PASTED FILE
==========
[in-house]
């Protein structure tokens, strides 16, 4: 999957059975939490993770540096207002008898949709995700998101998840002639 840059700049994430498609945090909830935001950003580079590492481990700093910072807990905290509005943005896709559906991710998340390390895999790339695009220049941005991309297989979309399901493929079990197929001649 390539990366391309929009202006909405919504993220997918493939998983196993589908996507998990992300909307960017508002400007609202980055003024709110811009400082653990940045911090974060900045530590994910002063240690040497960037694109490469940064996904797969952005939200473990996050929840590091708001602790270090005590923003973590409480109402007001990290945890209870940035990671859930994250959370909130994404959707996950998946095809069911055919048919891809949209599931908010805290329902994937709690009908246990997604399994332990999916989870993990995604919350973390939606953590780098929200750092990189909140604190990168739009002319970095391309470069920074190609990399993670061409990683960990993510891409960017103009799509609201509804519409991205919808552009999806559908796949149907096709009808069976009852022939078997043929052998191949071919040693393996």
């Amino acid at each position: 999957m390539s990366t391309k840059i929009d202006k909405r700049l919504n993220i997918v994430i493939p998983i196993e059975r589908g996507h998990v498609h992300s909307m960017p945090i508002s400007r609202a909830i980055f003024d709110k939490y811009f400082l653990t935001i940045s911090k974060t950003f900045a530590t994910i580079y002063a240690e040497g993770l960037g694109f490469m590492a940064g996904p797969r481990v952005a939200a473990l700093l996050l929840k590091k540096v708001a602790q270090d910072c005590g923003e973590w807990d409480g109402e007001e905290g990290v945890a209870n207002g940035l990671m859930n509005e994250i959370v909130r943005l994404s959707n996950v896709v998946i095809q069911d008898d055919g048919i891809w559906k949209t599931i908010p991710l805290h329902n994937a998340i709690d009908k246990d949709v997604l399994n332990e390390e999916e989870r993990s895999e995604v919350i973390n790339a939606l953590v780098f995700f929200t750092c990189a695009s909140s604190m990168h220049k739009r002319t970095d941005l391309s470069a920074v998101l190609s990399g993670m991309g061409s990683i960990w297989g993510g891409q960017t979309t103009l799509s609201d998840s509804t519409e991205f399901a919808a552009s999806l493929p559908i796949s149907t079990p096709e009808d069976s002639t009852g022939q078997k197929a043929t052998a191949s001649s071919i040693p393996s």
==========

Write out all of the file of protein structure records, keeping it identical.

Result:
[in-house]
């Protein structure tokens, strides 16, 4: 999957059975939490993770540096207002008898949709995700998101998840002639 840059700049994430498609945090909830935001950003580079590492481990700093910072807990905290509005943005896709559906991710998340390390895999790339695009220049941005991309297989979309399901493929079990197929001649 390539990366391309929009202006909405919504993220997918493939998983196993589908996507998990992300909307960017508002400007609202980055003024709110811009400082653990940045911090974060900045530590994910002063240690040497960037694109490469940064996904797969952005939200473990996050929840590091708001602790270090005590923003973590409480109402007001990290945890209870940035990671859930994250959370909130994404959707996950998946095809069911055919048919891809949209599931908010805290329902994937709690009908246990997604399994332990999916989870993990995604919350973390939606953590780098929200750092990189909140604190990168739009002319970095391309470069920074190609990399993670061409990683960990993510891409960017103009799509609201509804519409991205919808552009999806559908796949149907096709009808069976009852022939078997043929052998191949071919040693393996």
């Amino acid at each position: 999957m390539s990366t391309k840059i929009d202006k909405r700049l919504n993220i997918v994430i493939p998983i196993e059975r589908g996507h998990v498609h992300s909307m960017p945090i508002s400007r609202a909830i980055f003024d709110k939490y811009f400082l653990t935001i940045s911090k974060t950003f900045a530590t994910i580079y002063a240690e040497g993770l960037g694109f490469m590492a940064g996904p797969r481990v952005a939200a473990l700093l996050l929840k590091k540096v708001a602790q270090d910072c005590g923003e973590w807990d409480g109402e007001e905290g990290v945890a209870n207002g940035l990671m859930n509005e994250i959370v909130r943005l994404s959707n996950v896709v998946i095809q069911d008898d055919g048919i891809w559906k949209t599931i908010p991710l805290h329902n994937a998340i709690d009908k246990d949709v997604l399994n332990e390390e999916e989870r993990s895999e995604v919350i973390n790339a939606l953590v780098f995700f929200t750092c990189a695009s909140s604190m990168h220049k739009r002319t970095d941005l391309s470069a920074v998101l190609s990399g993670m991309g061409s990683i960990w297989g993510g891409q960017t979309t103009l799509s609201d998840s509804t519409e991205f399901a919808a552009s999806l493929p559908i796949s149907t079990p096709e009808d069976s002639t009852g022939q078997k197929a043929t052998a191949s001649s071919i040693p393996s």